Plan B: NFL ups offer to affected fans
The league initially said Sunday it would give $2,400, three times the face value of the ticket, to the fans who were forced to watch the game on monitors or use standing-room platforms after some temporary seating sections were not completed in time.
On Monday, commissioner Roger Goodell said those fans also would receive tickets to next year’s Super Bowl.
Then on Tuesday, the NFL announced the fans could choose instead to receive a ticket to any future Super Bowl, including next year’s, along with round-trip airfare and hotel accommodations. If fans choose that option, they will not get the $2,400. They can wait until after the conference championship games each season to see whether their favorite team reaches the Super Bowl.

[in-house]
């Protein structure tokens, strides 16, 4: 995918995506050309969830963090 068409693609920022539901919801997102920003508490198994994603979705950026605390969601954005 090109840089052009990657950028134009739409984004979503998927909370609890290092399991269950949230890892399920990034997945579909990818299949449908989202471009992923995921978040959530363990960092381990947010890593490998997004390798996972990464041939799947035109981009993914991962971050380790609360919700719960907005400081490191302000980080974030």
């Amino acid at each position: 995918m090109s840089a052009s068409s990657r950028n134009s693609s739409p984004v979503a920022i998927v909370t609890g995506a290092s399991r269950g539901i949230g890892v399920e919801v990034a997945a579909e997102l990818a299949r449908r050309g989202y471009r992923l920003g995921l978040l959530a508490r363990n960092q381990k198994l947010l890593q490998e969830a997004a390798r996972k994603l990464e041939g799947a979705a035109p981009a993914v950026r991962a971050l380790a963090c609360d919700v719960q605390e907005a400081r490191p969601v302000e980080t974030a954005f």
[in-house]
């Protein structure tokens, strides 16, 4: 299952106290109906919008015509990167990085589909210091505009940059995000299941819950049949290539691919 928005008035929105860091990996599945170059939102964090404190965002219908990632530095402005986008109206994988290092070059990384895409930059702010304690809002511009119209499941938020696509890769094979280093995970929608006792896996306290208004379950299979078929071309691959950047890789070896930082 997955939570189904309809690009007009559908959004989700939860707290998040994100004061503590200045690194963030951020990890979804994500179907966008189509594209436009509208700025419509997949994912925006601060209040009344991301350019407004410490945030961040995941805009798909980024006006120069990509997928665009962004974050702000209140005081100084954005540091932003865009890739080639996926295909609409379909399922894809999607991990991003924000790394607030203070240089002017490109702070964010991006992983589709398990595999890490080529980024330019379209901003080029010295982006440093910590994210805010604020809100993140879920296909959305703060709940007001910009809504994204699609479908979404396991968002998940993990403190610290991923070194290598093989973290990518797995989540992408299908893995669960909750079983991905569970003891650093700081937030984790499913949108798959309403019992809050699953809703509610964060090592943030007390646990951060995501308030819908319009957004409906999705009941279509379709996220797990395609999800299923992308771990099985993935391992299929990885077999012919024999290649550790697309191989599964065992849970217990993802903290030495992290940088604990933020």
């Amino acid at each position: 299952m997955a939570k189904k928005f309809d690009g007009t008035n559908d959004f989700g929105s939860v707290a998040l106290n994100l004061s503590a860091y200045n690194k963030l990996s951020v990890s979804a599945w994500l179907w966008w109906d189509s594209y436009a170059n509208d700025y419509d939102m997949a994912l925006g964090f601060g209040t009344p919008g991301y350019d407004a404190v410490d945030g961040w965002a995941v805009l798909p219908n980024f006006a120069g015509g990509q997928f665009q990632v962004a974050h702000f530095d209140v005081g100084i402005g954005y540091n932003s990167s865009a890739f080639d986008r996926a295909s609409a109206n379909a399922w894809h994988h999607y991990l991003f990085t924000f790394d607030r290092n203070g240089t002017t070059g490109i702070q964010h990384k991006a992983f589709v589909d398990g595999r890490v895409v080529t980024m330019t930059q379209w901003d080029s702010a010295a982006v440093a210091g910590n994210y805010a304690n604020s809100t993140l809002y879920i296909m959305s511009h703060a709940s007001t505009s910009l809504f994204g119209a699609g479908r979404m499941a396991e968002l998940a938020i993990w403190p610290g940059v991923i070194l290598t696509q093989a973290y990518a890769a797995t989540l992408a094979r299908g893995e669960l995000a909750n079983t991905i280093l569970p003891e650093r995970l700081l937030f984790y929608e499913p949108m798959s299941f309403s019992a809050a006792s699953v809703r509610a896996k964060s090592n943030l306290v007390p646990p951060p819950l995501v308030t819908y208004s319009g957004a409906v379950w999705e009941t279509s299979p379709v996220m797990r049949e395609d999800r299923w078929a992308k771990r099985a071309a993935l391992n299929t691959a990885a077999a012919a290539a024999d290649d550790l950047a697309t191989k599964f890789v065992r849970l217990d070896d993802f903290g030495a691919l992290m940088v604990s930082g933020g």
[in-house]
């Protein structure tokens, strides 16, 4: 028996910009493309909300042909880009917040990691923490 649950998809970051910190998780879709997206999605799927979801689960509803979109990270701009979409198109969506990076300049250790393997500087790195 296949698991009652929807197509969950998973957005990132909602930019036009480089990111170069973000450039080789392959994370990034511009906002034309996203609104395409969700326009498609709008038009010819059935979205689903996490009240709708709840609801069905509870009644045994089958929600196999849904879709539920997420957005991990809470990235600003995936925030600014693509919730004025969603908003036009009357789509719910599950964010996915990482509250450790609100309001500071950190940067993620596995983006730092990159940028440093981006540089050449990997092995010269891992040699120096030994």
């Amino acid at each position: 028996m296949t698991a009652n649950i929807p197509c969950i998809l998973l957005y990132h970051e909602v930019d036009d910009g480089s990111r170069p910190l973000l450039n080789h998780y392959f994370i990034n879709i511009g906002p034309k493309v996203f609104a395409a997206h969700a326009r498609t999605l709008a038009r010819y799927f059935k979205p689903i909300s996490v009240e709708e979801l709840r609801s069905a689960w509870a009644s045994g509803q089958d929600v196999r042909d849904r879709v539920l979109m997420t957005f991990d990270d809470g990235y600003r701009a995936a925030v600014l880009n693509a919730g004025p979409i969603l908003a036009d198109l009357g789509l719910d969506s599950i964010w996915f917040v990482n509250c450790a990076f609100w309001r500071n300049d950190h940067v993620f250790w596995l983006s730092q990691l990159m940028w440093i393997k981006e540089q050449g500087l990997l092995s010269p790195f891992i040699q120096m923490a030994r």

“We had more time to think about how to create a broader range of options that would better recognize the deep emotional bond that fans have for their team,” NFL spokesman Greg Aiello wrote in an e-mail.
Green Bay beat Pittsburgh 31-25 on Sunday at Cowboys Stadium in Arlington, Texas. When the temporary sections were not completed before the start of the game, about 850 fans were moved to other seats. But there was nowhere to put the remaining 400.
Some of the affected fans complained Sunday that the $2,400 didn’t cover the price they paid for the seats, travel and hotels.
If fans choose the first option of next year’s game plus the $2,400, the ticket is transferable, which means it can be sold on the secondary ticket market. It won’t be transferable in the other option.
The league said a senior NFL staff member would call each of the displaced fans to provide information about the options and answer questions.
The NFL is working with the Packers, Steelers and Cowboys to track down all the affected fans. Contact information can be e-mailed to SBXLV@nfl.com.